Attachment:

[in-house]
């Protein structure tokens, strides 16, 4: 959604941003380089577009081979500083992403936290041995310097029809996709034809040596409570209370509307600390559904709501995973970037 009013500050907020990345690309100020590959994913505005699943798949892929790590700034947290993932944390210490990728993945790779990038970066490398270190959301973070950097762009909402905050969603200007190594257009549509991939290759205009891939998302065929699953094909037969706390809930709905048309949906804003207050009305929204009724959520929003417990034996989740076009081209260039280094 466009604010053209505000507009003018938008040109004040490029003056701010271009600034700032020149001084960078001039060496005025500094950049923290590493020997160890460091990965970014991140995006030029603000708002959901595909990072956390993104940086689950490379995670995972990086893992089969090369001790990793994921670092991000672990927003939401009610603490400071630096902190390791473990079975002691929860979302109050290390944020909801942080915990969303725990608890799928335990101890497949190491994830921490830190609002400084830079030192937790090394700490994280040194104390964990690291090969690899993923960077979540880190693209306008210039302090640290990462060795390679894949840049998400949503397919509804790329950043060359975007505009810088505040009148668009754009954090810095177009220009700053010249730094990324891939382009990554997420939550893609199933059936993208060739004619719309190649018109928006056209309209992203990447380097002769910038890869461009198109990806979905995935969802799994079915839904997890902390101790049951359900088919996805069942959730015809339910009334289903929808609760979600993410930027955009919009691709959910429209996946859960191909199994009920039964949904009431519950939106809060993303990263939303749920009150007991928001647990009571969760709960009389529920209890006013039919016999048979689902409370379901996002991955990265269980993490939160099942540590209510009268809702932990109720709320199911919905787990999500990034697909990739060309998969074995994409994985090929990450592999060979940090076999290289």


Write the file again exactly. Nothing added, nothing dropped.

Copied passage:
[in-house]
């Protein structure tokens, strides 16, 4: 959604941003380089577009081979500083992403936290041995310097029809996709034809040596409570209370509307600390559904709501995973970037 009013500050907020990345690309100020590959994913505005699943798949892929790590700034947290993932944390210490990728993945790779990038970066490398270190959301973070950097762009909402905050969603200007190594257009549509991939290759205009891939998302065929699953094909037969706390809930709905048309949906804003207050009305929204009724959520929003417990034996989740076009081209260039280094 466009604010053209505000507009003018938008040109004040490029003056701010271009600034700032020149001084960078001039060496005025500094950049923290590493020997160890460091990965970014991140995006030029603000708002959901595909990072956390993104940086689950490379995670995972990086893992089969090369001790990793994921670092991000672990927003939401009610603490400071630096902190390791473990079975002691929860979302109050290390944020909801942080915990969303725990608890799928335990101890497949190491994830921490830190609002400084830079030192937790090394700490994280040194104390964990690291090969690899993923960077979540880190693209306008210039302090640290990462060795390679894949840049998400949503397919509804790329950043060359975007505009810088505040009148668009754009954090810095177009220009700053010249730094990324891939382009990554997420939550893609199933059936993208060739004619719309190649018109928006056209309209992203990447380097002769910038890869461009198109990806979905995935969802799994079915839904997890902390101790049951359900088919996805069942959730015809339910009334289903929808609760979600993410930027955009919009691709959910429209996946859960191909199994009920039964949904009431519950939106809060993303990263939303749920009150007991928001647990009571969760709960009389529920209890006013039919016999048979689902409370379901996002991955990265269980993490939160099942540590209510009268809702932990109720709320199911919905787990999500990034697909990739060309998969074995994409994985090929990450592999060979940090076999290289």